The lateral and dorsal neurons of Drosophila melanogaster: new insights about their morphology and function

Cold Spring Harb Symp Quant Biol. 2007;72:517-25. doi: 10.1101/sqb.2007.72.063.


This chapter summarizes our present knowledge about the master clock of the fruit fly at the neuronal level. The clock is organized in distinct groups of interconnected pacemaker neurons with different functions. All of these neurons appear to communicate with one another in order to produce the species-specific activity rhythm, which is organized in morning (M) and evening (E) activity bouts. These two activity components are differentially influenced by distinct groups of pacemaker neurons reminiscent of the Pittendrigh-Daan dual oscillator model. In the original work (Grima et al. 2004; Stoleru et al. 2004), the ventrolateral (LN(v)) and dorsolateral (LN(d)) plus some dorsal groups (DN) of clock neurons have been defined as M and E cells, respectively. We further specify that the clock neurons belong to the M and E oscillators and define a more complex picture of the Drosophila brain clock.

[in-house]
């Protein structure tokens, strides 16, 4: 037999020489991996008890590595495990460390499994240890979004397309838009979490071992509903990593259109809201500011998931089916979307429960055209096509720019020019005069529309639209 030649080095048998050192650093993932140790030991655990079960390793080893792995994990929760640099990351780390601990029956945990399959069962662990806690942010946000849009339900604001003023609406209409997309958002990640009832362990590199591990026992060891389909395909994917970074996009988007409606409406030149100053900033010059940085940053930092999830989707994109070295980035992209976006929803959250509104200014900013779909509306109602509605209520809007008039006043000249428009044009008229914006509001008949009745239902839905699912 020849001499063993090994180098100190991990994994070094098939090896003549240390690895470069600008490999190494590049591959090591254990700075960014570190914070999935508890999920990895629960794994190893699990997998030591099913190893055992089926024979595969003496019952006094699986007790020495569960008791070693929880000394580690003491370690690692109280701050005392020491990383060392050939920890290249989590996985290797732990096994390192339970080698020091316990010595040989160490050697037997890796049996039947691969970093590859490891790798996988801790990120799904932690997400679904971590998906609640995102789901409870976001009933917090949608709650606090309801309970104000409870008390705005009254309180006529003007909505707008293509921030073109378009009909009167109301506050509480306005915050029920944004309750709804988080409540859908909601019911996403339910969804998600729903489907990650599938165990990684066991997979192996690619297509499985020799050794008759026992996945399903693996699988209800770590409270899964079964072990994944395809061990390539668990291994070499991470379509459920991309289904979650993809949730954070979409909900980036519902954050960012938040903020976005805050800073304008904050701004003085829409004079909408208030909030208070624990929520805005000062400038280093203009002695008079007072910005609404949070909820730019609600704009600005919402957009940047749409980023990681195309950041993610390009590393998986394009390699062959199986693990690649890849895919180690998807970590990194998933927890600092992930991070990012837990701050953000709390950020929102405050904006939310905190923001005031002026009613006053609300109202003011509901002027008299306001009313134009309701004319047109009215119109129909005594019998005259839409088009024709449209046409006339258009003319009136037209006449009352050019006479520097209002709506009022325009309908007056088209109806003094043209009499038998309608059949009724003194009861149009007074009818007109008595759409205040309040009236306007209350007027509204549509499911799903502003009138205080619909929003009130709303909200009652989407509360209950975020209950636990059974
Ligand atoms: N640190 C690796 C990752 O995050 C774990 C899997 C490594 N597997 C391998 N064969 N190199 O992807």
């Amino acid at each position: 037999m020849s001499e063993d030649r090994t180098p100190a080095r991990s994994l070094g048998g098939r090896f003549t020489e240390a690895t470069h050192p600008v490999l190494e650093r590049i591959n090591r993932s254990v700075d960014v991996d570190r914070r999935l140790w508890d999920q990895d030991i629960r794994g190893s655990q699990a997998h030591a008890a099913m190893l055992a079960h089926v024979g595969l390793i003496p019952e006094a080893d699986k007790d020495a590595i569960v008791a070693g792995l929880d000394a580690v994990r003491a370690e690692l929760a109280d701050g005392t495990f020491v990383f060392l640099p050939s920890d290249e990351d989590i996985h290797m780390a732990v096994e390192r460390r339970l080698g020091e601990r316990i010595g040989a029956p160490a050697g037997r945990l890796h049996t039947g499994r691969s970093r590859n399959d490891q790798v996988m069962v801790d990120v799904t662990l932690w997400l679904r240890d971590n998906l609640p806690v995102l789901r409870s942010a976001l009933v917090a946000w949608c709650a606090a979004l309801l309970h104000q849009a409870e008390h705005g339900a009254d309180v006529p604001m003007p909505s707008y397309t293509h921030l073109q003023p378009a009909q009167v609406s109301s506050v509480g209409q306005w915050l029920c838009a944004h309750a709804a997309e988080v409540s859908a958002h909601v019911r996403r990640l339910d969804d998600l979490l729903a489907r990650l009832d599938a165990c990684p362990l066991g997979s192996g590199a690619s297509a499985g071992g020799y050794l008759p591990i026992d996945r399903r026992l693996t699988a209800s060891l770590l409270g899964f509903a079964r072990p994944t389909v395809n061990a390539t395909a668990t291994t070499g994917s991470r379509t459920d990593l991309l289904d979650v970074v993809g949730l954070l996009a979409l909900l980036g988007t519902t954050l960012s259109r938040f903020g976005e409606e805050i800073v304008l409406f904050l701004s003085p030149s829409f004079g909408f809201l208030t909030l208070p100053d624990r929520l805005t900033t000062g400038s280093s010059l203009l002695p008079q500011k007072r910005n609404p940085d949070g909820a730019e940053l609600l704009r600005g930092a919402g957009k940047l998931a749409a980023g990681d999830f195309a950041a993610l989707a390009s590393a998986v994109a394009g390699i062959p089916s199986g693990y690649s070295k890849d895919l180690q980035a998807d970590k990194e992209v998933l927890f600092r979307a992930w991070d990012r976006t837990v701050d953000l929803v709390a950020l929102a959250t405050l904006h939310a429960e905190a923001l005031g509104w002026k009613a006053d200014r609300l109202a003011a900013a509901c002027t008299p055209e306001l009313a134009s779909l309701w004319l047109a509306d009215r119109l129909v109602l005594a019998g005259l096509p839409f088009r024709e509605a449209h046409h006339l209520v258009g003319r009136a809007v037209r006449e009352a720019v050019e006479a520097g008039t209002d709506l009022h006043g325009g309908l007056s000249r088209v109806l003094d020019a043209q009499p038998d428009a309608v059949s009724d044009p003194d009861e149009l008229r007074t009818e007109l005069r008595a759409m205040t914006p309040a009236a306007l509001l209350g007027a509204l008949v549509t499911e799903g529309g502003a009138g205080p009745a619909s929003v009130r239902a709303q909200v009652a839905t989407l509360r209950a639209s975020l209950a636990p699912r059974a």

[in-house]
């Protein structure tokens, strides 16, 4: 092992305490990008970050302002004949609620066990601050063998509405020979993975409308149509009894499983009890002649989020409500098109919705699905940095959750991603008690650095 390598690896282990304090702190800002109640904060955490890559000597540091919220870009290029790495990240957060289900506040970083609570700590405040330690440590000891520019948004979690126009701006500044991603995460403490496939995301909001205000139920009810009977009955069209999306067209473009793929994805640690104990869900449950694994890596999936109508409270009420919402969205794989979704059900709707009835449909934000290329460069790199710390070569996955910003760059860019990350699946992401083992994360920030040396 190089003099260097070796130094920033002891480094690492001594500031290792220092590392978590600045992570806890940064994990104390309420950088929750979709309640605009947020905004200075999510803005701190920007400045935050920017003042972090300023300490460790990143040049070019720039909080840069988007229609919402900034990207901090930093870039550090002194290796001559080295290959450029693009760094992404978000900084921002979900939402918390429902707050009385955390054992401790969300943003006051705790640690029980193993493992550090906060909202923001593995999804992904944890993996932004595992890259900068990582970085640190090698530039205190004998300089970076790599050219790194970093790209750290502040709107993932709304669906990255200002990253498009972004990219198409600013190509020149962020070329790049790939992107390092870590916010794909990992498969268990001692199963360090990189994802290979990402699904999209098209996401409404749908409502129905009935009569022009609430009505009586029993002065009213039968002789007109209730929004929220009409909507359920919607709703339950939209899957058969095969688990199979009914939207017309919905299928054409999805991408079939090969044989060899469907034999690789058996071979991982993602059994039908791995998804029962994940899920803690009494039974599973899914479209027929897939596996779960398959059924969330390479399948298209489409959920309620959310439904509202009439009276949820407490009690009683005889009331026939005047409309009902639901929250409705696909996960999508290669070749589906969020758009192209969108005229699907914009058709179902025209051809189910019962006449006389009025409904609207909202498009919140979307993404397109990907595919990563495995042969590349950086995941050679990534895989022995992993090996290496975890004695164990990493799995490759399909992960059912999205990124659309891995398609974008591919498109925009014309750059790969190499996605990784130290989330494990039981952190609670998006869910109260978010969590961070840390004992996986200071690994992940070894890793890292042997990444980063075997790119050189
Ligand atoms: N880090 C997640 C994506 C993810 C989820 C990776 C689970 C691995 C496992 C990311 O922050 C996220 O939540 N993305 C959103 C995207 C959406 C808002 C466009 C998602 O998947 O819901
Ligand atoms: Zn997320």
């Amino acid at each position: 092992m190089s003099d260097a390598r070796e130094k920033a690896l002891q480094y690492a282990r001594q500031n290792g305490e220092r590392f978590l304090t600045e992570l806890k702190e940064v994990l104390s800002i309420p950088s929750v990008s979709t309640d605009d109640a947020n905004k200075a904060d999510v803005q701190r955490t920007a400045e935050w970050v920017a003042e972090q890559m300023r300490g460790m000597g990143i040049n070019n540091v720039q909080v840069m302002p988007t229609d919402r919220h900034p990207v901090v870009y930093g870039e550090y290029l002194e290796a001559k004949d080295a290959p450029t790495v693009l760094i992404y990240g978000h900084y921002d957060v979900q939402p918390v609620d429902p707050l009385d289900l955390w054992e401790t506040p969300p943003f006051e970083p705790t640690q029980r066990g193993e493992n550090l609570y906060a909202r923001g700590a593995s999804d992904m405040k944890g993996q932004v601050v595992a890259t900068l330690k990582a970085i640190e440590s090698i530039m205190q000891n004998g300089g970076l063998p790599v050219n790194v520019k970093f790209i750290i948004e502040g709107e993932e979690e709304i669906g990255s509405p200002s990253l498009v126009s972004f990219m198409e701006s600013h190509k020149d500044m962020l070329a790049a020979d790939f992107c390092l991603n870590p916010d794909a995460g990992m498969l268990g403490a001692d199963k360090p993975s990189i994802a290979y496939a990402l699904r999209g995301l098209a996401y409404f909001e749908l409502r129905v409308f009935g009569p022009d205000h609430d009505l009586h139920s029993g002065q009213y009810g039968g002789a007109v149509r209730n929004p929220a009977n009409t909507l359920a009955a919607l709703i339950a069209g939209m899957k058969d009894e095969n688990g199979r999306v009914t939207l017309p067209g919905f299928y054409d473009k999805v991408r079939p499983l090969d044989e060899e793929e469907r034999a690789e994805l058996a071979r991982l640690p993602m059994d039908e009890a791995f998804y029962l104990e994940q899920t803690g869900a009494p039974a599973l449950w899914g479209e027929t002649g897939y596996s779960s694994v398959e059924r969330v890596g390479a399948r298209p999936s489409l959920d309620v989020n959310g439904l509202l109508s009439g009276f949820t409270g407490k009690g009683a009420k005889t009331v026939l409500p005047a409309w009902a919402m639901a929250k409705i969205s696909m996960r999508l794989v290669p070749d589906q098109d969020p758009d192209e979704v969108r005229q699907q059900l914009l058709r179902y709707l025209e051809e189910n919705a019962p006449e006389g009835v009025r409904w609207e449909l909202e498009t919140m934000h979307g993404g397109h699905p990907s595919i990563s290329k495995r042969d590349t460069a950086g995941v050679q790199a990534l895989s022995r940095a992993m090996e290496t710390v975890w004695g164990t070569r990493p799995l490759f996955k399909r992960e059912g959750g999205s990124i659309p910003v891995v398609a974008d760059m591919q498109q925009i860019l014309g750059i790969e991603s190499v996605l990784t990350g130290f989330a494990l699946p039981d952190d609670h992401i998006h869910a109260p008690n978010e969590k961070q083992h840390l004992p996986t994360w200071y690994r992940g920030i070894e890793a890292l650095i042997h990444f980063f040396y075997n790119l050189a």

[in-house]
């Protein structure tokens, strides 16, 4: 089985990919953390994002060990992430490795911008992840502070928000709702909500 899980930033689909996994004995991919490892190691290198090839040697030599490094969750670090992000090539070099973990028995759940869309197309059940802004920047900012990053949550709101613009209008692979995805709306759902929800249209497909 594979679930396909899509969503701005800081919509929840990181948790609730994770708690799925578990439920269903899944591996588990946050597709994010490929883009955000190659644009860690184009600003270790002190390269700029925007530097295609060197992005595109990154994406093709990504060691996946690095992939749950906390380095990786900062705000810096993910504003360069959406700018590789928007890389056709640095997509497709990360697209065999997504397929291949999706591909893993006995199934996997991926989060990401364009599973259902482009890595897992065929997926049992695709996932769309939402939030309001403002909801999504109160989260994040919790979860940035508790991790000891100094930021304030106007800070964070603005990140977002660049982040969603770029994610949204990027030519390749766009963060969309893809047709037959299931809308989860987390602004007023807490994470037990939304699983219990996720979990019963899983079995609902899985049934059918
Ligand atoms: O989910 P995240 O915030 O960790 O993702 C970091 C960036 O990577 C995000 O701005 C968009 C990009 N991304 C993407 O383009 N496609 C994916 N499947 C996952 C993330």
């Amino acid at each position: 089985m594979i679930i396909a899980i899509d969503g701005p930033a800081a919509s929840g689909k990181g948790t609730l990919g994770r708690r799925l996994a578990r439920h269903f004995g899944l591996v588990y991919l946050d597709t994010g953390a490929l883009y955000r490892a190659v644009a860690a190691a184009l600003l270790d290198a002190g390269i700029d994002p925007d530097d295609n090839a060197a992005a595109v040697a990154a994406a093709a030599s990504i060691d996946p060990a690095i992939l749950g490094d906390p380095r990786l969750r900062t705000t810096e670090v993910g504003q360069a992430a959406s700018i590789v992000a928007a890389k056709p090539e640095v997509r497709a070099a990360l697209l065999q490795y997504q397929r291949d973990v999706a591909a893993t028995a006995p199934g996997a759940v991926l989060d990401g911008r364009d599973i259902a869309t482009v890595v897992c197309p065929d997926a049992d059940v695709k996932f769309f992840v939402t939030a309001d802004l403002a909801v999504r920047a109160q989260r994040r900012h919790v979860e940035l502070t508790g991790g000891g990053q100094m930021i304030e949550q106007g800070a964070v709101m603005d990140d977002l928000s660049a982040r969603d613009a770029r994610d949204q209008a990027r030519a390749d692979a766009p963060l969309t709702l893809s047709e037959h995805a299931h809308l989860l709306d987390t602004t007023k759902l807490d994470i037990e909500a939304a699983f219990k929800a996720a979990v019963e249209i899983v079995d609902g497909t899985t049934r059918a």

Publication types

  • Research Support, Non-U.S. Gov't
  • Review

MeSH terms

  • Animals
  • Biological Clocks / genetics
  • Biological Clocks / physiology
  • Brain / anatomy & histology
  • Brain / cytology
  • Brain / physiology
  • Circadian Rhythm / genetics
  • Circadian Rhythm / physiology*
  • Drosophila Proteins / genetics
  • Drosophila Proteins / physiology
  • Drosophila melanogaster / anatomy & histology*
  • Drosophila melanogaster / genetics
  • Drosophila melanogaster / physiology*
  • Genes, Insect
  • Models, Neurological
  • Mutation
  • Neurons / physiology*
  • Neuropeptides / genetics
  • Neuropeptides / physiology
  • Photoperiod


  • Drosophila Proteins
  • Neuropeptides
  • pdf protein, Drosophila